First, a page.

The Most Perfect Roast Chicken, Ever.

Luke and I love roast chicken. It’s the perfect comfort food, it’s inexpensive and satisfying to the soul. Okay, so that last bit was a little cheesy, but you know what I’m talking about.

But. Overcooked roast chicken is one of the worst things known to man. And unfortunately, it’s all too easy to do. It gets dry and stringy and is definitely NOT on my list of “top things to eat.”

I’m going to give you a recipe that will help you avoid that. Forever. And it is so good – juicy, tender, moist, citrusy. This was originally a recipe from Bon Appetit for Turkey (Nov. 09), but I’ve tweaked it a little, made it simpler and obviously, used chicken not turkey. I use the 3-4 pound chickens, not ones that verge on the size of a Butterball turkey, but use whatever you like and remember you’ll have to cook it longer.

Perfect Citrus-Roasted Chicken

Whole chicken (I pick ones about 4 pounds), inside giblet stuff removed
2 oranges
1/4 c. kosher salt
1 large onion, quartered

Zest the oranges and mix the zest with the salt. Place the chicken in a large roasting pan and rub down the chicken with the zest/salt mixture. Cut the oranges into quarters and stuff the inside of the chicken, and toss the rest into the roasting pan. Toss the onion it the pan too, and fill the pan about 2 inches deep with water. Place uncovered in a 350 degree oven for a couple of hours, usually it takes 2 1/2 hours in my oven, but it will vary based on your oven and the size of the chicken.

To test doneness, either:
1) use an instant-read thermometer, stuck through the chicken breast sideways so it doesn’t touch the breast bone or ribs. It should register 160 degrees. Official “doneness” is 165 degrees but REST YOUR CHICKEN for 5 minutes before cutting it and it will rise the last 5 degrees on its own and therefore not be dry.
2) wiggle the leg. If it’s wiggly in the socket (not looking for falling out of the socket here) it’s done. This requires a little more knowing-when-a-chicken’s-done intuition, and if you’re worried about it not being done, play it safe and use a thermometer.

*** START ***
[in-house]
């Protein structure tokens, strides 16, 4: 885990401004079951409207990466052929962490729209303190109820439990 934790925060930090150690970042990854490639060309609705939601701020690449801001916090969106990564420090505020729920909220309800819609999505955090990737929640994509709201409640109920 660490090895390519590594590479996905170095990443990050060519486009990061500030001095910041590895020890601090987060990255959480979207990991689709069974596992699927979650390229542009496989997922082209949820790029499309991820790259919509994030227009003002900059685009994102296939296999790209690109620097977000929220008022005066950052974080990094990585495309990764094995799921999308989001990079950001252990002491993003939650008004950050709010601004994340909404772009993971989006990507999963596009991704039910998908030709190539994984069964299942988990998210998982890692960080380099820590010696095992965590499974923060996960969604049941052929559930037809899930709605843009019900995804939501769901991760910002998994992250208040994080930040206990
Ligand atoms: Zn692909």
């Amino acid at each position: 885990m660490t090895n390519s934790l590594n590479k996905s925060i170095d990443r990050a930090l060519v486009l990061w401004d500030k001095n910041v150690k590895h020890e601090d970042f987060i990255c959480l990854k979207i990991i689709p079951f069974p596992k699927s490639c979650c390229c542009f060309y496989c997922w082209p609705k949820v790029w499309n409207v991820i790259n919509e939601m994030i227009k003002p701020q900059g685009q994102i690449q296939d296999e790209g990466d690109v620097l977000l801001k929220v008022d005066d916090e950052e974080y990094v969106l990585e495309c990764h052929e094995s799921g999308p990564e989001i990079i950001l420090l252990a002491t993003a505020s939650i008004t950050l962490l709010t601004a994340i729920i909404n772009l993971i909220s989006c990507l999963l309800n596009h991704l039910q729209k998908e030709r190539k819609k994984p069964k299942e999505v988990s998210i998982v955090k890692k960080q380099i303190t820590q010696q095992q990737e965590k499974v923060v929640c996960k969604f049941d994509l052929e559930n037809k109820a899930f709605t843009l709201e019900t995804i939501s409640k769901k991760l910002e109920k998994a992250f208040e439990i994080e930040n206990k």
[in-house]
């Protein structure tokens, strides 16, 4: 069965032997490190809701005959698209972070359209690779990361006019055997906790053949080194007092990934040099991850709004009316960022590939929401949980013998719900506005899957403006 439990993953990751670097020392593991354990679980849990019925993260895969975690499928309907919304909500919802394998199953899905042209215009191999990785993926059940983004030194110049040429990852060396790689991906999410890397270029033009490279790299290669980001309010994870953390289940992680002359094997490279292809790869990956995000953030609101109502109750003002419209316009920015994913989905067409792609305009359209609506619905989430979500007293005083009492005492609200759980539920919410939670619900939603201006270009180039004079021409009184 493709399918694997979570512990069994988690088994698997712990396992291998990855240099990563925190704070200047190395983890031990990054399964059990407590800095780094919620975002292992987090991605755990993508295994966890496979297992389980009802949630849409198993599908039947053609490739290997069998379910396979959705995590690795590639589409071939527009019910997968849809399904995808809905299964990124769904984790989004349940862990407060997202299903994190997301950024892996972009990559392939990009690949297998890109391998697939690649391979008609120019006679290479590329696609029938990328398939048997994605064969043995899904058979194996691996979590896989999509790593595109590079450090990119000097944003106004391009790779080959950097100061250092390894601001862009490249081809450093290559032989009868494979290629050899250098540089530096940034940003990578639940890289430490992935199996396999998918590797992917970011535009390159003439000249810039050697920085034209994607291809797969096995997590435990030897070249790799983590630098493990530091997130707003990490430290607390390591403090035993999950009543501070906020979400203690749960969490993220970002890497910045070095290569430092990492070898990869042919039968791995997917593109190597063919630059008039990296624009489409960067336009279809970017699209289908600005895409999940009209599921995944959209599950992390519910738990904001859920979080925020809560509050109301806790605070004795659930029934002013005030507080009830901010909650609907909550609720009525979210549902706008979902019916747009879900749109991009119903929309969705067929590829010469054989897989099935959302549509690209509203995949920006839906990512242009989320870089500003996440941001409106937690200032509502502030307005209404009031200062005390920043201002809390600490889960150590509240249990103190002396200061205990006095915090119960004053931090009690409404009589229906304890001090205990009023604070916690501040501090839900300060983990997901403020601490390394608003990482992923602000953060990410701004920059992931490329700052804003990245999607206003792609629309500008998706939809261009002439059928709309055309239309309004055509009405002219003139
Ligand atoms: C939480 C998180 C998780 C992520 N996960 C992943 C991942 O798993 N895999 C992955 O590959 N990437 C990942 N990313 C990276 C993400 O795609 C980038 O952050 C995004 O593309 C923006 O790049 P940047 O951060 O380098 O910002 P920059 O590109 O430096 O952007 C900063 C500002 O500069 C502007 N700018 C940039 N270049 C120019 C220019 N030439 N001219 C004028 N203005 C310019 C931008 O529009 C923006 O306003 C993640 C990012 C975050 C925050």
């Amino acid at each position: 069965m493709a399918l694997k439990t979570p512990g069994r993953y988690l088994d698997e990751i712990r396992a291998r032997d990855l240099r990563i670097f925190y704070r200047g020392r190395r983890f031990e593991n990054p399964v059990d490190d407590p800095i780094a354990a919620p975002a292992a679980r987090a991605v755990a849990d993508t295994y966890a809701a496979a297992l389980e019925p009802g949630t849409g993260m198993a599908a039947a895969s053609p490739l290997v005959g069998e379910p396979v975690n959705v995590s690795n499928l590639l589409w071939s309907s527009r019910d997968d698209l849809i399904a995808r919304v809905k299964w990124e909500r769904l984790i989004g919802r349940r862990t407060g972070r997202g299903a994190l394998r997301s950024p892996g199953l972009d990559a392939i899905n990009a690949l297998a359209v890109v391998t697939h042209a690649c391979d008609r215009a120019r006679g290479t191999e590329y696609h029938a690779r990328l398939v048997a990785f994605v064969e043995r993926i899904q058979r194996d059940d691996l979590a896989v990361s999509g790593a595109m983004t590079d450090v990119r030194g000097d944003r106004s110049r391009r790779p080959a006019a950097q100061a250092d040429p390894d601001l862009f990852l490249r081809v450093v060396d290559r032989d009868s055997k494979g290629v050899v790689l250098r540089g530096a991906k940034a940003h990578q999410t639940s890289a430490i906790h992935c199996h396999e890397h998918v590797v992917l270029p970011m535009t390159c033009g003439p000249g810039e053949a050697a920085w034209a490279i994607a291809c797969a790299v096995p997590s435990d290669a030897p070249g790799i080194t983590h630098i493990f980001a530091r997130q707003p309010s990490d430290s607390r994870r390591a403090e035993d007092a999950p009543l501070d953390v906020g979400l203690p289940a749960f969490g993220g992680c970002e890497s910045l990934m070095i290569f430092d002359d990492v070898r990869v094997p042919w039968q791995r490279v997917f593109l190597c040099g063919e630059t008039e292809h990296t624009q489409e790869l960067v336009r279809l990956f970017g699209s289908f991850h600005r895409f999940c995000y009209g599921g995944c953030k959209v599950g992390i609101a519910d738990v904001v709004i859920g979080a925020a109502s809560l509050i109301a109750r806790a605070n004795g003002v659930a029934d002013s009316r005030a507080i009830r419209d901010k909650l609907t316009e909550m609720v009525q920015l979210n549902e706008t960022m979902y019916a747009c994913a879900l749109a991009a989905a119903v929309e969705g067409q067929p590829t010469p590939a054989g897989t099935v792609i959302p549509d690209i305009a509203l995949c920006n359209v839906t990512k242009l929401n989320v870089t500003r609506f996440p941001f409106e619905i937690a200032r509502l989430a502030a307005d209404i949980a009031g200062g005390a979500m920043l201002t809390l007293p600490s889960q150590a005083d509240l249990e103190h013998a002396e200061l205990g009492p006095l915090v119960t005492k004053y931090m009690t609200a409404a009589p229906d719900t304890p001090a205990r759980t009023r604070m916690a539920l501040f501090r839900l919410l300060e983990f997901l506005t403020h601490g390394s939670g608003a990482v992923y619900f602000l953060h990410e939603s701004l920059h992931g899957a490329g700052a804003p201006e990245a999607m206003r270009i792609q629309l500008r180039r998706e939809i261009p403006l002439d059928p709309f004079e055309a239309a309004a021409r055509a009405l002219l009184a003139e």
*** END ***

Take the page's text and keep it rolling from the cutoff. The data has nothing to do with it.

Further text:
This chicken is so juicy that you can be fooled into thinking it’s not done. The oranges also tend to tint the juice pinkish-orange, therefore making you think it’s still bloody. When in doubt, use a thermometer and if it’s past 160 (resting for 5 minutes) it’s done.

*Always always always rest the chicken (meaning don’t even think about cutting it) for 5 minutes. It makes all those yummy juices seal into the chicken. Worth the wait.

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3 Comments

  1. I made your chicken tonight for dinner. We are waiting for the rice to finish cooking, but my mom ate the wings already and went into ecstasies! :-) I had one question tho–are you supposed to put the chicken on a rack? We didn’t, and it seems to have turned out ok, but there’s so much water left in the pan. Anyway, thanks for a keeper of a recipe!

  2. I don’t put it on a rack, and yes, there is usually quite a bit of water left – it makes the best gravy or stock ever, in case you were wondering! Glad you guys liked it!!!

  3. So, I’m trying it again for the second time. :-) Except this time I used the zest of 1 orange, 1 cutie, and part of one lemon, and quartered the orange and 2 cuties. And we didn’t have any onions (travesty!), so I used a bunch of green onions! And I added basil. Soooooooo, we shall see! :-)
    Oh, and I used a bunch less salt.

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